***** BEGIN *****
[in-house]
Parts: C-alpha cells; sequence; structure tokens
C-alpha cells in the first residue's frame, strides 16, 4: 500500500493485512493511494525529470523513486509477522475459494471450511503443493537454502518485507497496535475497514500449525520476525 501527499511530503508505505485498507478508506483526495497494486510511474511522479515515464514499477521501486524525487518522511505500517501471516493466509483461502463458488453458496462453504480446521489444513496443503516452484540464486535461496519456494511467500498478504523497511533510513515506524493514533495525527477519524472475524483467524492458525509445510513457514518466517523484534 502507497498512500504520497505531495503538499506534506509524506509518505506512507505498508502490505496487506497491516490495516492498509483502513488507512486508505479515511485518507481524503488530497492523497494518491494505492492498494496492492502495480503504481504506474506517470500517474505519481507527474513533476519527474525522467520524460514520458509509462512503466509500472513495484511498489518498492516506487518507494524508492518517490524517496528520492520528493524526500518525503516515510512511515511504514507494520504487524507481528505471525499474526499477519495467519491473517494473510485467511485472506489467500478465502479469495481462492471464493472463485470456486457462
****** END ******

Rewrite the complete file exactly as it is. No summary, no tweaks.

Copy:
[in-house]
Parts: C-alpha cells; sequence; structure tokens
C-alpha cells in the first residue's frame, strides 16, 4: 500500500493485512493511494525529470523513486509477522475459494471450511503443493537454502518485507497496535475497514500449525520476525 501527499511530503508505505485498507478508506483526495497494486510511474511522479515515464514499477521501486524525487518522511505500517501471516493466509483461502463458488453458496462453504480446521489444513496443503516452484540464486535461496519456494511467500498478504523497511533510513515506524493514533495525527477519524472475524483467524492458525509445510513457514518466517523484534 502507497498512500504520497505531495503538499506534506509524506509518505506512507505498508502490505496487506497491516490495516492498509483502513488507512486508505479515511485518507481524503488530497492523497494518491494505492492498494496492492502495480503504481504506474506517470500517474505519481507527474513533476519527474525522467520524460514520458509509462512503466509500472513495484511498489518498492516506487518507494524508492518517490524517496528520492520528493524526500518525503516515510512511515511504514507494520504487524507481528505471525499474526499477519495467519491473517494473510485467511485472506489467500478465502479469495481462492471464493472463485470456486457462